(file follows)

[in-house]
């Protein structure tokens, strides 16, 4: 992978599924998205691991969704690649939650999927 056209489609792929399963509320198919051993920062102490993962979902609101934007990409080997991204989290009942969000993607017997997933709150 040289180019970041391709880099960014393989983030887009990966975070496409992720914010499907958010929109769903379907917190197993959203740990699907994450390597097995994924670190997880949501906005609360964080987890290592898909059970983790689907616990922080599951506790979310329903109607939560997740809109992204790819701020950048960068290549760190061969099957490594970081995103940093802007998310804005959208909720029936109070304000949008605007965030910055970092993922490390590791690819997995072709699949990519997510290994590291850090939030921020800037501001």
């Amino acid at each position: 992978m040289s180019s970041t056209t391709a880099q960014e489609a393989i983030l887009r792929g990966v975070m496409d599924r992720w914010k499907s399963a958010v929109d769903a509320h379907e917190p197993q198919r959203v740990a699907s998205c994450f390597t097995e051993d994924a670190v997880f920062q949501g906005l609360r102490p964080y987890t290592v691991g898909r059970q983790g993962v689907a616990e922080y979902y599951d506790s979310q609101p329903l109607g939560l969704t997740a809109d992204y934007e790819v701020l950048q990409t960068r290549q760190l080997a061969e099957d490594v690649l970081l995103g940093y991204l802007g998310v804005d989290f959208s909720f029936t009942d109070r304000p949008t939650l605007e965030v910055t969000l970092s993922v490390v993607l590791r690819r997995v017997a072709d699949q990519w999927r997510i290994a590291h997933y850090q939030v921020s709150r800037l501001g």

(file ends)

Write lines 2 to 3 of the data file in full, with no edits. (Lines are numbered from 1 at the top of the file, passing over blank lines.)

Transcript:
């Protein structure tokens, strides 16, 4: 992978599924998205691991969704690649939650999927 056209489609792929399963509320198919051993920062102490993962979902609101934007990409080997991204989290009942969000993607017997997933709150 040289180019970041391709880099960014393989983030887009990966975070496409992720914010499907958010929109769903379907917190197993959203740990699907994450390597097995994924670190997880949501906005609360964080987890290592898909059970983790689907616990922080599951506790979310329903109607939560997740809109992204790819701020950048960068290549760190061969099957490594970081995103940093802007998310804005959208909720029936109070304000949008605007965030910055970092993922490390590791690819997995072709699949990519997510290994590291850090939030921020800037501001």
């Amino acid at each position: 992978m040289s180019s970041t056209t391709a880099q960014e489609a393989i983030l887009r792929g990966v975070m496409d599924r992720w914010k499907s399963a958010v929109d769903a509320h379907e917190p197993q198919r959203v740990a699907s998205c994450f390597t097995e051993d994924a670190v997880f920062q949501g906005l609360r102490p964080y987890t290592v691991g898909r059970q983790g993962v689907a616990e922080y979902y599951d506790s979310q609101p329903l109607g939560l969704t997740a809109d992204y934007e790819v701020l950048q990409t960068r290549q760190l080997a061969e099957d490594v690649l970081l995103g940093y991204l802007g998310v804005d989290f959208s909720f029936t009942d109070r304000p949008t939650l605007e965030v910055t969000l970092s993922v490390v993607l590791r690819r997995v017997a072709d699949q990519w999927r997510i290994a590291h997933y850090q939030v921020s709150r800037l501001g």